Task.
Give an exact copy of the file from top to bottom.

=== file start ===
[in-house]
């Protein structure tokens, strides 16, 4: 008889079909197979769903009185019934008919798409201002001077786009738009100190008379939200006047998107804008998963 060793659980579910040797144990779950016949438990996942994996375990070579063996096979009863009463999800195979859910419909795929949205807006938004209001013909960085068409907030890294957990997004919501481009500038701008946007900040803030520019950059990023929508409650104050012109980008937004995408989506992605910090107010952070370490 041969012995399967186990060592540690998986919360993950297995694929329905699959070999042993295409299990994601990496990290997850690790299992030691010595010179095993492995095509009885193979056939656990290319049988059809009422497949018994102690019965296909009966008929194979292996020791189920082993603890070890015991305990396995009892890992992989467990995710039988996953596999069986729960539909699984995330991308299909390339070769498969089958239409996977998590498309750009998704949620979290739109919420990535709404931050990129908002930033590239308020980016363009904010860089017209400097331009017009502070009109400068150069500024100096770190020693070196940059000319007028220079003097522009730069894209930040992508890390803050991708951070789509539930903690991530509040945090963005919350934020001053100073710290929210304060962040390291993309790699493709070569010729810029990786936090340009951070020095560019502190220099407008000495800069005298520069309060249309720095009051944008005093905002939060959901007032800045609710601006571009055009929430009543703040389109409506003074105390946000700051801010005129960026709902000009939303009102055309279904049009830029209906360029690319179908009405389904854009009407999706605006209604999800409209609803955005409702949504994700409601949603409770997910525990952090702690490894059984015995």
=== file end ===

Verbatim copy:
[in-house]
């Protein structure tokens, strides 16, 4: 008889079909197979769903009185019934008919798409201002001077786009738009100190008379939200006047998107804008998963 060793659980579910040797144990779950016949438990996942994996375990070579063996096979009863009463999800195979859910419909795929949205807006938004209001013909960085068409907030890294957990997004919501481009500038701008946007900040803030520019950059990023929508409650104050012109980008937004995408989506992605910090107010952070370490 041969012995399967186990060592540690998986919360993950297995694929329905699959070999042993295409299990994601990496990290997850690790299992030691010595010179095993492995095509009885193979056939656990290319049988059809009422497949018994102690019965296909009966008929194979292996020791189920082993603890070890015991305990396995009892890992992989467990995710039988996953596999069986729960539909699984995330991308299909390339070769498969089958239409996977998590498309750009998704949620979290739109919420990535709404931050990129908002930033590239308020980016363009904010860089017209400097331009017009502070009109400068150069500024100096770190020693070196940059000319007028220079003097522009730069894209930040992508890390803050991708951070789509539930903690991530509040945090963005919350934020001053100073710290929210304060962040390291993309790699493709070569010729810029990786936090340009951070020095560019502190220099407008000495800069005298520069309060249309720095009051944008005093905002939060959901007032800045609710601006571009055009929430009543703040389109409506003074105390946000700051801010005129960026709902000009939303009102055309279904049009830029209906360029690319179908009405389904854009009407999706605006209604999800409209609803955005409702949504994700409601949603409770997910525990952090702690490894059984015995």